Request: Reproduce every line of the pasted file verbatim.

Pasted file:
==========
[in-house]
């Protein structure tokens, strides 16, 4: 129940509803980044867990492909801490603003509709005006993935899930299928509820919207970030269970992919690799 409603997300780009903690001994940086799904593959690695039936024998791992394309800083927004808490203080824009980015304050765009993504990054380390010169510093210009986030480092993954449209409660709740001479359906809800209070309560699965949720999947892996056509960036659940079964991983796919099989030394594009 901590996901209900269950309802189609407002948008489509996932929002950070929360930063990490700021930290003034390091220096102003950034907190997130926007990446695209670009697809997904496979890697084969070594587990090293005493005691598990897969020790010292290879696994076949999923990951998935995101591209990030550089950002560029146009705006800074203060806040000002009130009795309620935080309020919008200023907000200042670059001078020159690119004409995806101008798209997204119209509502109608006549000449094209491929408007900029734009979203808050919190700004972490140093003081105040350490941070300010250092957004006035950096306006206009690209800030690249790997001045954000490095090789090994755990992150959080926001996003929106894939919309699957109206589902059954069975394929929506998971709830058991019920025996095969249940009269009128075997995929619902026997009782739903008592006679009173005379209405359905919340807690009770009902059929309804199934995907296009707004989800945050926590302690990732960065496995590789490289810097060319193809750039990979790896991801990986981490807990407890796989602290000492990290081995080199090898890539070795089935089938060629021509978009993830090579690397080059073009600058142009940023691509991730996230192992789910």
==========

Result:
[in-house]
């Protein structure tokens, strides 16, 4: 129940509803980044867990492909801490603003509709005006993935899930299928509820919207970030269970992919690799 409603997300780009903690001994940086799904593959690695039936024998791992394309800083927004808490203080824009980015304050765009993504990054380390010169510093210009986030480092993954449209409660709740001479359906809800209070309560699965949720999947892996056509960036659940079964991983796919099989030394594009 901590996901209900269950309802189609407002948008489509996932929002950070929360930063990490700021930290003034390091220096102003950034907190997130926007990446695209670009697809997904496979890697084969070594587990090293005493005691598990897969020790010292290879696994076949999923990951998935995101591209990030550089950002560029146009705006800074203060806040000002009130009795309620935080309020919008200023907000200042670059001078020159690119004409995806101008798209997204119209509502109608006549000449094209491929408007900029734009979203808050919190700004972490140093003081105040350490941070300010250092957004006035950096306006206009690209800030690249790997001045954000490095090789090994755990992150959080926001996003929106894939919309699957109206589902059954069975394929929506998971709830058991019920025996095969249940009269009128075997995929619902026997009782739903008592006679009173005379209405359905919340807690009770009902059929309804199934995907296009707004989800945050926590302690990732960065496995590789490289810097060319193809750039990979790896991801990986981490807990407890796989602290000492990290081995080199090898890539070795089935089938060629021509978009993830090579690397080059073009600058142009940023691509991730996230192992789910």